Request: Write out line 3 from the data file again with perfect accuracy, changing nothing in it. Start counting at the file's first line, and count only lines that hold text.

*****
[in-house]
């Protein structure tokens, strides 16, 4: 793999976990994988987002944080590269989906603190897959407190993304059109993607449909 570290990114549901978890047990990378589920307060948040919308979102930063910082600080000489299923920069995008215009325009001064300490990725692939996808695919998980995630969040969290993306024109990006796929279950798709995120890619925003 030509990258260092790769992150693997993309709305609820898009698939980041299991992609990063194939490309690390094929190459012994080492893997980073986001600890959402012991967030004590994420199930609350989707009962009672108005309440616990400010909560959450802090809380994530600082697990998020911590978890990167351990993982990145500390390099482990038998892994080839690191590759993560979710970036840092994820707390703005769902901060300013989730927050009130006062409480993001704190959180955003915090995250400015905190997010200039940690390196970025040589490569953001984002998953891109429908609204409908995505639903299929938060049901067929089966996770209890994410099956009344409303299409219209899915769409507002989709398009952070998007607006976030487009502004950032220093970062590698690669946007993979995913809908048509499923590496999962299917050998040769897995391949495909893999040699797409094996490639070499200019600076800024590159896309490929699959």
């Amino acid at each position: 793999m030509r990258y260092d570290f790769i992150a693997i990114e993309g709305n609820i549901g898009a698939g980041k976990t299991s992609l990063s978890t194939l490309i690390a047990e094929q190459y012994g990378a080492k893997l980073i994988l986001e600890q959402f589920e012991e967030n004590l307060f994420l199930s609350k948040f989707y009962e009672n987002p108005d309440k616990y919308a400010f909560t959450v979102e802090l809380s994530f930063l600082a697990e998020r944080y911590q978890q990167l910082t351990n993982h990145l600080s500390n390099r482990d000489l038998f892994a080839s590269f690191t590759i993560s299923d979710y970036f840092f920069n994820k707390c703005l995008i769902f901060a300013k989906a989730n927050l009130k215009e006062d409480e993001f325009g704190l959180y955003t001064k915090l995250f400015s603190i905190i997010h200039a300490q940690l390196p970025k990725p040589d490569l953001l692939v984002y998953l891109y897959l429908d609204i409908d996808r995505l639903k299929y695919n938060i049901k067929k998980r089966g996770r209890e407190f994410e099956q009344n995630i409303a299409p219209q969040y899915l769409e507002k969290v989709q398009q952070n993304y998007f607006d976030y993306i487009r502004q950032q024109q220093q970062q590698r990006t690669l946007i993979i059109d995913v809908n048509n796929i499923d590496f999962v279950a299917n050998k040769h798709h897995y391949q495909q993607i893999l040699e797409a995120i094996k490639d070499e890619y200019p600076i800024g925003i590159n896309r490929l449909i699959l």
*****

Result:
């Amino acid at each position: 793999m030509r990258y260092d570290f790769i992150a693997i990114e993309g709305n609820i549901g898009a698939g980041k976990t299991s992609l990063s978890t194939l490309i690390a047990e094929q190459y012994g990378a080492k893997l980073i994988l986001e600890q959402f589920e012991e967030n004590l307060f994420l199930s609350k948040f989707y009962e009672n987002p108005d309440k616990y919308a400010f909560t959450v979102e802090l809380s994530f930063l600082a697990e998020r944080y911590q978890q990167l910082t351990n993982h990145l600080s500390n390099r482990d000489l038998f892994a080839s590269f690191t590759i993560s299923d979710y970036f840092f920069n994820k707390c703005l995008i769902f901060a300013k989906a989730n927050l009130k215009e006062d409480e993001f325009g704190l959180y955003t001064k915090l995250f400015s603190i905190i997010h200039a300490q940690l390196p970025k990725p040589d490569l953001l692939v984002y998953l891109y897959l429908d609204i409908d996808r995505l639903k299929y695919n938060i049901k067929k998980r089966g996770r209890e407190f994410e099956q009344n995630i409303a299409p219209q969040y899915l769409e507002k969290v989709q398009q952070n993304y998007f607006d976030y993306i487009r502004q950032q024109q220093q970062q590698r990006t690669l946007i993979i059109d995913v809908n048509n796929i499923d590496f999962v279950a299917n050998k040769h798709h897995y391949q495909q993607i893999l040699e797409a995120i094996k490639d070499e890619y200019p600076i800024g925003i590159n896309r490929l449909i699959l």